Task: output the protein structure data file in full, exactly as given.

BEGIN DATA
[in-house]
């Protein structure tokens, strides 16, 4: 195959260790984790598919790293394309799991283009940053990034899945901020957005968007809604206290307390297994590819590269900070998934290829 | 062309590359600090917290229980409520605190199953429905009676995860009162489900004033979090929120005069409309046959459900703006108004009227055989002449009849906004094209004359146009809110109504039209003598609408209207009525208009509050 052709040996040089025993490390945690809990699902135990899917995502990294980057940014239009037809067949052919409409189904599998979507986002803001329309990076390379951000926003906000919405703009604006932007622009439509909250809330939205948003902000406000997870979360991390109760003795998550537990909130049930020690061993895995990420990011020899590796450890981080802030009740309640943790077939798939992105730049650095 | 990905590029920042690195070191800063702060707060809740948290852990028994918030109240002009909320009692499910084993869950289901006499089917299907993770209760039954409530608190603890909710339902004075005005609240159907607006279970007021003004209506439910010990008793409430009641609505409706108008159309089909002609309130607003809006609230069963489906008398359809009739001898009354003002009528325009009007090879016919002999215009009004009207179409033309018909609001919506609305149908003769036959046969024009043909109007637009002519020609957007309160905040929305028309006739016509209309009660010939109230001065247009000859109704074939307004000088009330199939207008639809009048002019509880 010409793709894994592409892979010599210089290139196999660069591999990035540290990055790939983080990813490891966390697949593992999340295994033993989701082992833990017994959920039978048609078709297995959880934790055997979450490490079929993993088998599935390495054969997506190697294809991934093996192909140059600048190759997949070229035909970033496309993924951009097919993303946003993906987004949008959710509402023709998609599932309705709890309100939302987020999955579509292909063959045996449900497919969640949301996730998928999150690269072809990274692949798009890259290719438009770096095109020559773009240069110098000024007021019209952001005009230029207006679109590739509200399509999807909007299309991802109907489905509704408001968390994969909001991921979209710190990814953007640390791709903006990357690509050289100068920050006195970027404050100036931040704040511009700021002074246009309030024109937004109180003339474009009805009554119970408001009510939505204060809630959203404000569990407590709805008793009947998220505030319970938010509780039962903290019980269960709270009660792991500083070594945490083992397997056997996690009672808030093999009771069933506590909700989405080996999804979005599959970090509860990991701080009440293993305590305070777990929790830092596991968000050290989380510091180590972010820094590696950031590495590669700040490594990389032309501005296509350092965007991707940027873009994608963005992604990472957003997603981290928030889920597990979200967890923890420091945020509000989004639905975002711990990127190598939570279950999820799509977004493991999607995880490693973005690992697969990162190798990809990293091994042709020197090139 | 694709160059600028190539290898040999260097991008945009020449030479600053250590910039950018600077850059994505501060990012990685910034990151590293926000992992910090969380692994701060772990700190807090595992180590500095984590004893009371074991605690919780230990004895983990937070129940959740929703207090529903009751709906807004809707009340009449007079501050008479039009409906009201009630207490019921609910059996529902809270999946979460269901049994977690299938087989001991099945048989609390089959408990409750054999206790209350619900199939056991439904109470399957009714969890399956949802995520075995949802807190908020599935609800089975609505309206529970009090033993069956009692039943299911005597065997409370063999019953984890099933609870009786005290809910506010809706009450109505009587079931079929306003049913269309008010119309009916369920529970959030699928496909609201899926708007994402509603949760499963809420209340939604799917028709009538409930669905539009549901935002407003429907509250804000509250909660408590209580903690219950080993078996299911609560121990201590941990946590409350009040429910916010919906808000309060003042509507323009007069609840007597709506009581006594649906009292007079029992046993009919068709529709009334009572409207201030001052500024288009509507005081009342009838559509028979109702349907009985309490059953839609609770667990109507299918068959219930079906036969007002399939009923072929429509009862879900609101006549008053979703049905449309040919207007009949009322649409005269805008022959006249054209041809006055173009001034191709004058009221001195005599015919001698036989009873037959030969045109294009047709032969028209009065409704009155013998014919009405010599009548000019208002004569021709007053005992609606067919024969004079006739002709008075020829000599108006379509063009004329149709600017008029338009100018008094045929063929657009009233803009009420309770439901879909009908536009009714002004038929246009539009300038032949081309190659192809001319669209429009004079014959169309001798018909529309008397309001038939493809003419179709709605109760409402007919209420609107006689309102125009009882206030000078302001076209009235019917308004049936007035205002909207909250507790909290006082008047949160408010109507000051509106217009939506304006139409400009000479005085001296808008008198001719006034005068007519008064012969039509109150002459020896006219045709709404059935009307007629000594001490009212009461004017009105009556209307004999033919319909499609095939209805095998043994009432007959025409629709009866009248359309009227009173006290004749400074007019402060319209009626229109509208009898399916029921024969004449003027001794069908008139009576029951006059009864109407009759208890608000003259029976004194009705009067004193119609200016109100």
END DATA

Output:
[in-house]
């Protein structure tokens, strides 16, 4: 195959260790984790598919790293394309799991283009940053990034899945901020957005968007809604206290307390297994590819590269900070998934290829 | 062309590359600090917290229980409520605190199953429905009676995860009162489900004033979090929120005069409309046959459900703006108004009227055989002449009849906004094209004359146009809110109504039209003598609408209207009525208009509050 052709040996040089025993490390945690809990699902135990899917995502990294980057940014239009037809067949052919409409189904599998979507986002803001329309990076390379951000926003906000919405703009604006932007622009439509909250809330939205948003902000406000997870979360991390109760003795998550537990909130049930020690061993895995990420990011020899590796450890981080802030009740309640943790077939798939992105730049650095 | 990905590029920042690195070191800063702060707060809740948290852990028994918030109240002009909320009692499910084993869950289901006499089917299907993770209760039954409530608190603890909710339902004075005005609240159907607006279970007021003004209506439910010990008793409430009641609505409706108008159309089909002609309130607003809006609230069963489906008398359809009739001898009354003002009528325009009007090879016919002999215009009004009207179409033309018909609001919506609305149908003769036959046969024009043909109007637009002519020609957007309160905040929305028309006739016509209309009660010939109230001065247009000859109704074939307004000088009330199939207008639809009048002019509880 010409793709894994592409892979010599210089290139196999660069591999990035540290990055790939983080990813490891966390697949593992999340295994033993989701082992833990017994959920039978048609078709297995959880934790055997979450490490079929993993088998599935390495054969997506190697294809991934093996192909140059600048190759997949070229035909970033496309993924951009097919993303946003993906987004949008959710509402023709998609599932309705709890309100939302987020999955579509292909063959045996449900497919969640949301996730998928999150690269072809990274692949798009890259290719438009770096095109020559773009240069110098000024007021019209952001005009230029207006679109590739509200399509999807909007299309991802109907489905509704408001968390994969909001991921979209710190990814953007640390791709903006990357690509050289100068920050006195970027404050100036931040704040511009700021002074246009309030024109937004109180003339474009009805009554119970408001009510939505204060809630959203404000569990407590709805008793009947998220505030319970938010509780039962903290019980269960709270009660792991500083070594945490083992397997056997996690009672808030093999009771069933506590909700989405080996999804979005599959970090509860990991701080009440293993305590305070777990929790830092596991968000050290989380510091180590972010820094590696950031590495590669700040490594990389032309501005296509350092965007991707940027873009994608963005992604990472957003997603981290928030889920597990979200967890923890420091945020509000989004639905975002711990990127190598939570279950999820799509977004493991999607995880490693973005690992697969990162190798990809990293091994042709020197090139 | 694709160059600028190539290898040999260097991008945009020449030479600053250590910039950018600077850059994505501060990012990685910034990151590293926000992992910090969380692994701060772990700190807090595992180590500095984590004893009371074991605690919780230990004895983990937070129940959740929703207090529903009751709906807004809707009340009449007079501050008479039009409906009201009630207490019921609910059996529902809270999946979460269901049994977690299938087989001991099945048989609390089959408990409750054999206790209350619900199939056991439904109470399957009714969890399956949802995520075995949802807190908020599935609800089975609505309206529970009090033993069956009692039943299911005597065997409370063999019953984890099933609870009786005290809910506010809706009450109505009587079931079929306003049913269309008010119309009916369920529970959030699928496909609201899926708007994402509603949760499963809420209340939604799917028709009538409930669905539009549901935002407003429907509250804000509250909660408590209580903690219950080993078996299911609560121990201590941990946590409350009040429910916010919906808000309060003042509507323009007069609840007597709506009581006594649906009292007079029992046993009919068709529709009334009572409207201030001052500024288009509507005081009342009838559509028979109702349907009985309490059953839609609770667990109507299918068959219930079906036969007002399939009923072929429509009862879900609101006549008053979703049905449309040919207007009949009322649409005269805008022959006249054209041809006055173009001034191709004058009221001195005599015919001698036989009873037959030969045109294009047709032969028209009065409704009155013998014919009405010599009548000019208002004569021709007053005992609606067919024969004079006739002709008075020829000599108006379509063009004329149709600017008029338009100018008094045929063929657009009233803009009420309770439901879909009908536009009714002004038929246009539009300038032949081309190659192809001319669209429009004079014959169309001798018909529309008397309001038939493809003419179709709605109760409402007919209420609107006689309102125009009882206030000078302001076209009235019917308004049936007035205002909207909250507790909290006082008047949160408010109507000051509106217009939506304006139409400009000479005085001296808008008198001719006034005068007519008064012969039509109150002459020896006219045709709404059935009307007629000594001490009212009461004017009105009556209307004999033919319909499609095939209805095998043994009432007959025409629709009866009248359309009227009173006290004749400074007019402060319209009626229109509208009898399916029921024969004449003027001794069908008139009576029951006059009864109407009759208890608000003259029976004194009705009067004193119609200016109100």